Jacopo Sannazaro  

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:''[[pastoral]]'' :''[[pastoral]]''
-Idealised pastoral landscapes appear in Hellenistic and Roman wall paintings. Interest in the pastoral as a subject for art revived in Renaissance Italy, partly inspired by the descriptions of pictures [[Sannazzaro]] included in his ''Arcadia''. The ''[[Fête champêtre]]'' (''Pastoral Concert'') attributed to [[Giorgione]] is perhaps the most famous painting in this style. Later, French artists were also attracted to the pastoral, notably [[Claude Lorrain|Claude]], [[Poussin]] (e.g. [[Et in Arcadia ego]]) and [[Watteau]] (in his ''[[Fêtes galantes]]'').+ 
 +'''Jacopo Sannazaro''' or '''Sannazzaro''' ([[28 July]] [[1458]] - [[April 27]], [[1530]]) was an [[Italy|Italian]] poet, [[Renaissance humanism|humanist]] and [[epigram]]mist from [[Naples]].
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 +He wrote easily in [[Latin language|Latin]], in Italian and in [[Neapolitan language|Neapolitan]], but is best remembered for his humanist classic ''Arcadia'', a masterwork that illustrated the possibilities of poetical prose in Italian, and instituted the theme of [[Arcadia (utopia)|Arcadia]], representing an idyllic land, in European literature. Sannazaro's elegant style was the inspiration for much courtly literature of the 16th century, including [[Sir Philip Sydney]]'s ''Arcadia''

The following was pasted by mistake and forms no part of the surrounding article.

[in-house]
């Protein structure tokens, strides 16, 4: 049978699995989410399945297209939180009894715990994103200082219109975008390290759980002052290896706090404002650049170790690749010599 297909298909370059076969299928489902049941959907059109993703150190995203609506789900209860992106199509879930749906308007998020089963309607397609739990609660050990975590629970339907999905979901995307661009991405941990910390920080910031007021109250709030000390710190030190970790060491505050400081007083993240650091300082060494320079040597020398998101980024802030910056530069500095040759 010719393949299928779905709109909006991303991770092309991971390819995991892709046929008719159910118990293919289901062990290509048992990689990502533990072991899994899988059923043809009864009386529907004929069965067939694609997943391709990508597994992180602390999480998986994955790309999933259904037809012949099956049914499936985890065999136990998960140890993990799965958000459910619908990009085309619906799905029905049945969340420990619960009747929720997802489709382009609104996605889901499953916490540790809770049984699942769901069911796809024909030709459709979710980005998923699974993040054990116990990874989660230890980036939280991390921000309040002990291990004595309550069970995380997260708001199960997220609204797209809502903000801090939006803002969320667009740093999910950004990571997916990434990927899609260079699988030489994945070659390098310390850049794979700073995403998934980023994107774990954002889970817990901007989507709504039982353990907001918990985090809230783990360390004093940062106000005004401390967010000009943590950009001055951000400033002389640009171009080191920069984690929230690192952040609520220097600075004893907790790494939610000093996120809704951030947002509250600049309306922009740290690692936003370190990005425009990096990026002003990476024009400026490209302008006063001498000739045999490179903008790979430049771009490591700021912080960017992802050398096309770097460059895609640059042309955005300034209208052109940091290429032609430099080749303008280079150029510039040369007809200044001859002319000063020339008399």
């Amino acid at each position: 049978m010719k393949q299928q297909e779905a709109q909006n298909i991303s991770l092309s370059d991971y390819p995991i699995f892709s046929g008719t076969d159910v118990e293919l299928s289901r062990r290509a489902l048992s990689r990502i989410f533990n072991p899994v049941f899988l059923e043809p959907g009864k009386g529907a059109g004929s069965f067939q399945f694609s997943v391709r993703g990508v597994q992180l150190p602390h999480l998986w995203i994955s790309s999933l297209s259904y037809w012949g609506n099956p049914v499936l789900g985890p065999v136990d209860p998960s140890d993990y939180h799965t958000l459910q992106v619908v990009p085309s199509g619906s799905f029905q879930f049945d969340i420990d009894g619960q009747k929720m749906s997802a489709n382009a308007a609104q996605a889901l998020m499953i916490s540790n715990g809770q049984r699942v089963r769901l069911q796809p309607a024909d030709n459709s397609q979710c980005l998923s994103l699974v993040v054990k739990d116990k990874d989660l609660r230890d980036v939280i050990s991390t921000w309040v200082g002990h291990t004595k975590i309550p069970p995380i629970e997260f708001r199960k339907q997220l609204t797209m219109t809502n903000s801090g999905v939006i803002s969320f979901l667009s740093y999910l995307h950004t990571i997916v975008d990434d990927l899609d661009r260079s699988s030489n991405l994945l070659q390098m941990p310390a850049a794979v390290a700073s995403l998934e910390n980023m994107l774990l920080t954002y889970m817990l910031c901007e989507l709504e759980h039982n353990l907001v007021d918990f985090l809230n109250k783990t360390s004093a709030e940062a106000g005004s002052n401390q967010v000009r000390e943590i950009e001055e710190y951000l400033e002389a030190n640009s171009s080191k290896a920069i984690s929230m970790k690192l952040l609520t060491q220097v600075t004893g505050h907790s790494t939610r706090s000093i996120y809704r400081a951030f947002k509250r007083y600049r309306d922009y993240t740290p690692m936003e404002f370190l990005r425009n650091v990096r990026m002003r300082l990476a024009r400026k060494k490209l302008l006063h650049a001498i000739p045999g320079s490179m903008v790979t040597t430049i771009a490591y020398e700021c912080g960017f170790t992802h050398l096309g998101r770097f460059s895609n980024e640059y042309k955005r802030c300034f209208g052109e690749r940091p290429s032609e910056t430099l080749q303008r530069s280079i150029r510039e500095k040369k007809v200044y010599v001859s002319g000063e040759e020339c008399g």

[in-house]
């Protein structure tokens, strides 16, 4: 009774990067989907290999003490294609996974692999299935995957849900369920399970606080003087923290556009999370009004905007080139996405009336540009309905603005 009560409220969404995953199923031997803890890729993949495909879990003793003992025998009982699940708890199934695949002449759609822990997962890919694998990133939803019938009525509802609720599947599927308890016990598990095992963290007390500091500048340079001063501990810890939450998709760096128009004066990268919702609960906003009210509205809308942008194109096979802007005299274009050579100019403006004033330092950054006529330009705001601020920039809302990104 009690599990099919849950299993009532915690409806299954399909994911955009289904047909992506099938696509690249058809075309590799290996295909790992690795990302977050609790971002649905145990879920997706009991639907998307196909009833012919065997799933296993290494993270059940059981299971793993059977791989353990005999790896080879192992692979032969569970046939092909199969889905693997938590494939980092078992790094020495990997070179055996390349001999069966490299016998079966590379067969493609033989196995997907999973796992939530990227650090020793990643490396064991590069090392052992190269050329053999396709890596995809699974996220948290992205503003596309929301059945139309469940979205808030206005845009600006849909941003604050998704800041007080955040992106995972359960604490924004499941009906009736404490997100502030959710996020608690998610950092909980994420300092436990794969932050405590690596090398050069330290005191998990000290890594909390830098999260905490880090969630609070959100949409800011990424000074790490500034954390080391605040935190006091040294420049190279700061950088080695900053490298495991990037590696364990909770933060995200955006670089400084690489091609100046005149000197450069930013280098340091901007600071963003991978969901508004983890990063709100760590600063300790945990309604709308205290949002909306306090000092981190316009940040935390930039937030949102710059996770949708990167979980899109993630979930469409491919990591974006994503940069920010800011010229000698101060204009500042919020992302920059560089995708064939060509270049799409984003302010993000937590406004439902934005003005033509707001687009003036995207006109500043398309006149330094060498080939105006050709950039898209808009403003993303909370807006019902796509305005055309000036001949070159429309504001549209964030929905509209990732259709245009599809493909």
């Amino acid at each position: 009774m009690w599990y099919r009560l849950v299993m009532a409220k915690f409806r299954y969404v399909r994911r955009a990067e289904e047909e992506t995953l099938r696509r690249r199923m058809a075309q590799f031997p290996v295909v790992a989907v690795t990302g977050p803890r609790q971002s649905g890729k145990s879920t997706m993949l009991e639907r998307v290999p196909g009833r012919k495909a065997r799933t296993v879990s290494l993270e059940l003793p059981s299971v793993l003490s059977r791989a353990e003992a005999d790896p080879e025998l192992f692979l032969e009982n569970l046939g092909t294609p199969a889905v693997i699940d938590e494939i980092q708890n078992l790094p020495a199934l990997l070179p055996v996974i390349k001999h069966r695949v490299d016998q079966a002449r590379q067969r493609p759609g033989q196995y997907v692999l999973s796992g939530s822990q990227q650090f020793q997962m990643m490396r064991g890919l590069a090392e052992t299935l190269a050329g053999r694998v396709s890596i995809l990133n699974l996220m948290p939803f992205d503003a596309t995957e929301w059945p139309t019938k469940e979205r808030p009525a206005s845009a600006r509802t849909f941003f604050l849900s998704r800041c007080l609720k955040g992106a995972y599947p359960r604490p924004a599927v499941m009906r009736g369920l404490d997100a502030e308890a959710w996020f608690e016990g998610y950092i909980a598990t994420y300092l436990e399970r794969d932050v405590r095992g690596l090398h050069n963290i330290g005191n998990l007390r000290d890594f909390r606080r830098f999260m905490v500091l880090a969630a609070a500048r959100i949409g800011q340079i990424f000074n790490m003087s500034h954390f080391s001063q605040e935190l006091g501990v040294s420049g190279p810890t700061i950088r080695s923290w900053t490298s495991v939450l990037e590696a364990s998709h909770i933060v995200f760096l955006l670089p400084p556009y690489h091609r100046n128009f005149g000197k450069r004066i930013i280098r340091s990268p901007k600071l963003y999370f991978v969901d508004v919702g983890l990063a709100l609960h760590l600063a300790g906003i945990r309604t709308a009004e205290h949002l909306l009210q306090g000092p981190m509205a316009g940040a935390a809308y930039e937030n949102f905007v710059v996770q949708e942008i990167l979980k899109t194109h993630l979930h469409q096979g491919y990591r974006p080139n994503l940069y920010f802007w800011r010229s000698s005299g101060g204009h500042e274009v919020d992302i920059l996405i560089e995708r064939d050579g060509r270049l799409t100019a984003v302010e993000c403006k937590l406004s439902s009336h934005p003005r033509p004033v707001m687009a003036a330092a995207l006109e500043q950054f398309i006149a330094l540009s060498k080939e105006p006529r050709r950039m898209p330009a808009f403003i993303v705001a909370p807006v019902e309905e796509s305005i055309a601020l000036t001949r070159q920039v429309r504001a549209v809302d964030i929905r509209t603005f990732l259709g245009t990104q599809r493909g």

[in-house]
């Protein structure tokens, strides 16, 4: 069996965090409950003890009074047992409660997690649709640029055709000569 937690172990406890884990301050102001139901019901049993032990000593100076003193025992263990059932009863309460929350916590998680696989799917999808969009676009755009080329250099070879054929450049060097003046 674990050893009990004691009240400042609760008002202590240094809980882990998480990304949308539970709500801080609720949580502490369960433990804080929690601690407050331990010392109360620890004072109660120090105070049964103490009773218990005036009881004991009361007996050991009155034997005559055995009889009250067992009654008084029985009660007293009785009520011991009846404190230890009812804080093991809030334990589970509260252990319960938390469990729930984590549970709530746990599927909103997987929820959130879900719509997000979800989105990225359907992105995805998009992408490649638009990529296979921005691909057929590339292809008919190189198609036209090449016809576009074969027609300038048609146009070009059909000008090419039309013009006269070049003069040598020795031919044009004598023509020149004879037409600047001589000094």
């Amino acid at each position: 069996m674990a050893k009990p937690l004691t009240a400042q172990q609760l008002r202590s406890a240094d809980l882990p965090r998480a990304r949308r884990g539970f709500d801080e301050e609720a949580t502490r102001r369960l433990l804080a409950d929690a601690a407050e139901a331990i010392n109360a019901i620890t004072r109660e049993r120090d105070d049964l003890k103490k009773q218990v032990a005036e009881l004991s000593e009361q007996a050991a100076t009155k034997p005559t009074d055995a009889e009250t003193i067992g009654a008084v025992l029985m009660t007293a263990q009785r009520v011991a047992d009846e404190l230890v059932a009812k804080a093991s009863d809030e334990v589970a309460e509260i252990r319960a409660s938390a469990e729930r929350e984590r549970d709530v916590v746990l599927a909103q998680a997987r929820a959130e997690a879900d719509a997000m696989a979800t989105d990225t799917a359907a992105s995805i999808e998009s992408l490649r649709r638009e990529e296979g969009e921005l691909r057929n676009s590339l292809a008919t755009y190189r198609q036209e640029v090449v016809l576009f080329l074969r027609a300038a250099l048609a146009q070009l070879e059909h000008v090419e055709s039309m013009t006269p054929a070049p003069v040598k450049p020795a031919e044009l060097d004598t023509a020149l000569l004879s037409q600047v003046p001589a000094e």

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Train wreck at Montparnasse (October 22, 1895) by Studio Lévy and Sons.
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Train wreck at Montparnasse (October 22, 1895) by Studio Lévy and Sons.
pastoral

Jacopo Sannazaro or Sannazzaro (28 July 1458 - April 27, 1530) was an Italian poet, humanist and epigrammist from Naples.

He wrote easily in Latin, in Italian and in Neapolitan, but is best remembered for his humanist classic Arcadia, a masterwork that illustrated the possibilities of poetical prose in Italian, and instituted the theme of Arcadia, representing an idyllic land, in European literature. Sannazaro's elegant style was the inspiration for much courtly literature of the 16th century, including Sir Philip Sydney's Arcadia



Unless indicated otherwise, the text in this article is either based on Wikipedia article "Jacopo Sannazaro" or another language Wikipedia page thereof used under the terms of the GNU Free Documentation License; or on original research by Jahsonic and friends. See Art and Popular Culture's copyright notice.

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